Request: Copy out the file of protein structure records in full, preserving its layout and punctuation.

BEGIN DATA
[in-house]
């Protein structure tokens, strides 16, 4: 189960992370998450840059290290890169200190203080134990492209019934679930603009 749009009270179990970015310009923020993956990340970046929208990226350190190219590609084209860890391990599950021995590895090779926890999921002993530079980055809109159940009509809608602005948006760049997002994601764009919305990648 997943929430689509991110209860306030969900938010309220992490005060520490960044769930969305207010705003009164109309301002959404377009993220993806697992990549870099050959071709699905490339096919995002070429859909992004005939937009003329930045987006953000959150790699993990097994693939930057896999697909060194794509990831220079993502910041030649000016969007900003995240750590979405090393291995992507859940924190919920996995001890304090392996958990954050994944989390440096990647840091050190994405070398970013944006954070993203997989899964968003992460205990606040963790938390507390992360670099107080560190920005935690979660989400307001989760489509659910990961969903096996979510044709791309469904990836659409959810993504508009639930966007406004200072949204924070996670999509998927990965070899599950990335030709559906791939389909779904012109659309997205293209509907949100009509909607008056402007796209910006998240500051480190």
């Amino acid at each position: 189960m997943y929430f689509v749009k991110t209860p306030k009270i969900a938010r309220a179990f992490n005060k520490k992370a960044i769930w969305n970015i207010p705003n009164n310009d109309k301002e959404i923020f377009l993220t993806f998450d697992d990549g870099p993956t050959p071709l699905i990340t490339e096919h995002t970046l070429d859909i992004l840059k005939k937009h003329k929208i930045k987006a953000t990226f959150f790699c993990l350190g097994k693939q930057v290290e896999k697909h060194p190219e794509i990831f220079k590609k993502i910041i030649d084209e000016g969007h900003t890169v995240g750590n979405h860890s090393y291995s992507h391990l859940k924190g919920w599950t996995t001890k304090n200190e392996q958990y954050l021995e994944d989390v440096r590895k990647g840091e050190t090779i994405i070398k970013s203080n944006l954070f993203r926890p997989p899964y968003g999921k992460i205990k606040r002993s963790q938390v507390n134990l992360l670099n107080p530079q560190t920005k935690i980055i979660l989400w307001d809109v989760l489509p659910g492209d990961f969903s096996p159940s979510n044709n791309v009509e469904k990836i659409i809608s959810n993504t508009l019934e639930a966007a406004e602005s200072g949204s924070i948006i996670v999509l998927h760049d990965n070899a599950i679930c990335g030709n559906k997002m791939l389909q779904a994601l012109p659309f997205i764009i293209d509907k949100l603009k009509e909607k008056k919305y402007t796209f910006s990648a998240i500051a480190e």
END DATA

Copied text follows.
[in-house]
């Protein structure tokens, strides 16, 4: 189960992370998450840059290290890169200190203080134990492209019934679930603009 749009009270179990970015310009923020993956990340970046929208990226350190190219590609084209860890391990599950021995590895090779926890999921002993530079980055809109159940009509809608602005948006760049997002994601764009919305990648 997943929430689509991110209860306030969900938010309220992490005060520490960044769930969305207010705003009164109309301002959404377009993220993806697992990549870099050959071709699905490339096919995002070429859909992004005939937009003329930045987006953000959150790699993990097994693939930057896999697909060194794509990831220079993502910041030649000016969007900003995240750590979405090393291995992507859940924190919920996995001890304090392996958990954050994944989390440096990647840091050190994405070398970013944006954070993203997989899964968003992460205990606040963790938390507390992360670099107080560190920005935690979660989400307001989760489509659910990961969903096996979510044709791309469904990836659409959810993504508009639930966007406004200072949204924070996670999509998927990965070899599950990335030709559906791939389909779904012109659309997205293209509907949100009509909607008056402007796209910006998240500051480190």
């Amino acid at each position: 189960m997943y929430f689509v749009k991110t209860p306030k009270i969900a938010r309220a179990f992490n005060k520490k992370a960044i769930w969305n970015i207010p705003n009164n310009d109309k301002e959404i923020f377009l993220t993806f998450d697992d990549g870099p993956t050959p071709l699905i990340t490339e096919h995002t970046l070429d859909i992004l840059k005939k937009h003329k929208i930045k987006a953000t990226f959150f790699c993990l350190g097994k693939q930057v290290e896999k697909h060194p190219e794509i990831f220079k590609k993502i910041i030649d084209e000016g969007h900003t890169v995240g750590n979405h860890s090393y291995s992507h391990l859940k924190g919920w599950t996995t001890k304090n200190e392996q958990y954050l021995e994944d989390v440096r590895k990647g840091e050190t090779i994405i070398k970013s203080n944006l954070f993203r926890p997989p899964y968003g999921k992460i205990k606040r002993s963790q938390v507390n134990l992360l670099n107080p530079q560190t920005k935690i980055i979660l989400w307001d809109v989760l489509p659910g492209d990961f969903s096996p159940s979510n044709n791309v009509e469904k990836i659409i809608s959810n993504t508009l019934e639930a966007a406004e602005s200072g949204s924070i948006i996670v999509l998927h760049d990965n070899a599950i679930c990335g030709n559906k997002m791939l389909q779904a994601l012109p659309f997205i764009i293209d509907k949100l603009k009509e909607k008056k919305y402007t796209f910006s990648a998240i500051a480190e």